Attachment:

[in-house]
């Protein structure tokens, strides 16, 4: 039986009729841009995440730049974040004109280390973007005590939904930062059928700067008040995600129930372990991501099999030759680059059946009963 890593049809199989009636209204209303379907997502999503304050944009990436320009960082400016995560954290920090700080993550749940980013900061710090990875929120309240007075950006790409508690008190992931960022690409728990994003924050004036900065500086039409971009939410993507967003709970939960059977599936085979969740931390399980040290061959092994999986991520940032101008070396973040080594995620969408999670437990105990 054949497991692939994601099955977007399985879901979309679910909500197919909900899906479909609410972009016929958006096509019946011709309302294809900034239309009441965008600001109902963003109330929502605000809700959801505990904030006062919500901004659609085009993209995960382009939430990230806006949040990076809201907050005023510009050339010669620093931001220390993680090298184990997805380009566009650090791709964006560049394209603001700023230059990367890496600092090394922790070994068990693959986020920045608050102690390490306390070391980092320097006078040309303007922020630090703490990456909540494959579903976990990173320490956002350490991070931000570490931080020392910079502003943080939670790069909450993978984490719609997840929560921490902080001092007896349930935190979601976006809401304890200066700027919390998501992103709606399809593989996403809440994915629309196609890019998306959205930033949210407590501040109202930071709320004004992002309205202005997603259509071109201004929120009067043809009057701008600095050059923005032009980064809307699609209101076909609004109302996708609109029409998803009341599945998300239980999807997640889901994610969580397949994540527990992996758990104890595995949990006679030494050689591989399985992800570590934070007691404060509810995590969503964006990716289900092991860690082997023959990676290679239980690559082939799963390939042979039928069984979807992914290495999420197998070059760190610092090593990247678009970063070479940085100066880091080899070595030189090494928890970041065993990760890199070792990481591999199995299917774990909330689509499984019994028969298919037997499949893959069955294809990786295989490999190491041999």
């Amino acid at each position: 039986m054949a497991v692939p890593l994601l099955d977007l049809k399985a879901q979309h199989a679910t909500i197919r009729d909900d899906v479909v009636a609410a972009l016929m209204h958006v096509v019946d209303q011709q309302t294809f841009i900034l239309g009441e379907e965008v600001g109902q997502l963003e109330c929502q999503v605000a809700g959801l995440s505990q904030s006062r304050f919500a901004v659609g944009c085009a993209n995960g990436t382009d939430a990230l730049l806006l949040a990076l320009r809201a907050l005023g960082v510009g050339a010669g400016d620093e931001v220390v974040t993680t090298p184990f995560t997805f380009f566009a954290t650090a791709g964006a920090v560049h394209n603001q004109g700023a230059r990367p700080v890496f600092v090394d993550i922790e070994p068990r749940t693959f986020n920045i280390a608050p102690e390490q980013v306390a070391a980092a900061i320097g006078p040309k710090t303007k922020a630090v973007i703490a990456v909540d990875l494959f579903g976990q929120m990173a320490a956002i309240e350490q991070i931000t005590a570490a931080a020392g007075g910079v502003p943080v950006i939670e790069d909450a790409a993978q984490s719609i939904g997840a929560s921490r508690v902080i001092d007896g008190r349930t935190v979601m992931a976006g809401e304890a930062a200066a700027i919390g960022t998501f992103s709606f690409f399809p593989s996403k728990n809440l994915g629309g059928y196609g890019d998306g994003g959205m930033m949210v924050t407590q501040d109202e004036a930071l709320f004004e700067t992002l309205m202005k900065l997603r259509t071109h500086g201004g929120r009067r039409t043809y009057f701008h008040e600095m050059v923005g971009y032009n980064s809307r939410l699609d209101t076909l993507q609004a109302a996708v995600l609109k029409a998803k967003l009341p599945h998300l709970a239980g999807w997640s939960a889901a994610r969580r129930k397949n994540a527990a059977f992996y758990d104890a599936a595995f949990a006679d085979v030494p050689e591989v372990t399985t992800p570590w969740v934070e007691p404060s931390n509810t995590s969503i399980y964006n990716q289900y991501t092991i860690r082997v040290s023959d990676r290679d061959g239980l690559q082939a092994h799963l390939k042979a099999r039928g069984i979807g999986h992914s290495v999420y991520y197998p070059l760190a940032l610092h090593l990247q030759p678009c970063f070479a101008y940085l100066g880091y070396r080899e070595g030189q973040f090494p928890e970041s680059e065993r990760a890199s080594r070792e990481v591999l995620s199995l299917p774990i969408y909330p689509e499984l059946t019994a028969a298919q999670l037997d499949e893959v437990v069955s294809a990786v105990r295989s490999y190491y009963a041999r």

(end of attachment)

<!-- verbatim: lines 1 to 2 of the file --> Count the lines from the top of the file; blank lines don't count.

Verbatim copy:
[in-house]
């Protein structure tokens, strides 16, 4: 039986009729841009995440730049974040004109280390973007005590939904930062059928700067008040995600129930372990991501099999030759680059059946009963 890593049809199989009636209204209303379907997502999503304050944009990436320009960082400016995560954290920090700080993550749940980013900061710090990875929120309240007075950006790409508690008190992931960022690409728990994003924050004036900065500086039409971009939410993507967003709970939960059977599936085979969740931390399980040290061959092994999986991520940032101008070396973040080594995620969408999670437990105990 054949497991692939994601099955977007399985879901979309679910909500197919909900899906479909609410972009016929958006096509019946011709309302294809900034239309009441965008600001109902963003109330929502605000809700959801505990904030006062919500901004659609085009993209995960382009939430990230806006949040990076809201907050005023510009050339010669620093931001220390993680090298184990997805380009566009650090791709964006560049394209603001700023230059990367890496600092090394922790070994068990693959986020920045608050102690390490306390070391980092320097006078040309303007922020630090703490990456909540494959579903976990990173320490956002350490991070931000570490931080020392910079502003943080939670790069909450993978984490719609997840929560921490902080001092007896349930935190979601976006809401304890200066700027919390998501992103709606399809593989996403809440994915629309196609890019998306959205930033949210407590501040109202930071709320004004992002309205202005997603259509071109201004929120009067043809009057701008600095050059923005032009980064809307699609209101076909609004109302996708609109029409998803009341599945998300239980999807997640889901994610969580397949994540527990992996758990104890595995949990006679030494050689591989399985992800570590934070007691404060509810995590969503964006990716289900092991860690082997023959990676290679239980690559082939799963390939042979039928069984979807992914290495999420197998070059760190610092090593990247678009970063070479940085100066880091080899070595030189090494928890970041065993990760890199070792990481591999199995299917774990909330689509499984019994028969298919037997499949893959069955294809990786295989490999190491041999």